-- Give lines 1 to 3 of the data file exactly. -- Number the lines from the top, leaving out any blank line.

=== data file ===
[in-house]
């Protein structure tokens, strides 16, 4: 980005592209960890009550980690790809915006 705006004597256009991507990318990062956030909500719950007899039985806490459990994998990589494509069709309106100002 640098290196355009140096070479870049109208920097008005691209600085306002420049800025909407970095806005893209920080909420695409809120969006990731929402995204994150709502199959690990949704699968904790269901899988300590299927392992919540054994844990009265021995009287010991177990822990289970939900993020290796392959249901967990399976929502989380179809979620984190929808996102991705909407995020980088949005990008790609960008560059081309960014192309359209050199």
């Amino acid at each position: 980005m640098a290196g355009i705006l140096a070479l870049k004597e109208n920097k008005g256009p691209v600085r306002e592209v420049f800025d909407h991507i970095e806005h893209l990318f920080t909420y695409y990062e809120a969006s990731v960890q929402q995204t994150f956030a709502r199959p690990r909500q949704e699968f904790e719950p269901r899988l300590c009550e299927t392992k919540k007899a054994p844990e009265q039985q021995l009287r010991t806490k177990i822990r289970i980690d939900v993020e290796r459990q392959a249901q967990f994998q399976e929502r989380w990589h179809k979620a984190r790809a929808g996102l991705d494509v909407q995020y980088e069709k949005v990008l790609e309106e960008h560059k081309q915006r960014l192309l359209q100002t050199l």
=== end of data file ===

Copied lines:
[in-house]
């Protein structure tokens, strides 16, 4: 980005592209960890009550980690790809915006 705006004597256009991507990318990062956030909500719950007899039985806490459990994998990589494509069709309106100002 640098290196355009140096070479870049109208920097008005691209600085306002420049800025909407970095806005893209920080909420695409809120969006990731929402995204994150709502199959690990949704699968904790269901899988300590299927392992919540054994844990009265021995009287010991177990822990289970939900993020290796392959249901967990399976929502989380179809979620984190929808996102991705909407995020980088949005990008790609960008560059081309960014192309359209050199």
């Amino acid at each position: 980005m640098a290196g355009i705006l140096a070479l870049k004597e109208n920097k008005g256009p691209v600085r306002e592209v420049f800025d909407h991507i970095e806005h893209l990318f920080t909420y695409y990062e809120a969006s990731v960890q929402q995204t994150f956030a709502r199959p690990r909500q949704e699968f904790e719950p269901r899988l300590c009550e299927t392992k919540k007899a054994p844990e009265q039985q021995l009287r010991t806490k177990i822990r289970i980690d939900v993020e290796r459990q392959a249901q967990f994998q399976e929502r989380w990589h179809k979620a984190r790809a929808g996102l991705d494509v909407q995020y980088e069709k949005v990008l790609e309106e960008h560059k081309q915006r960014l192309l359209q100002t050199l």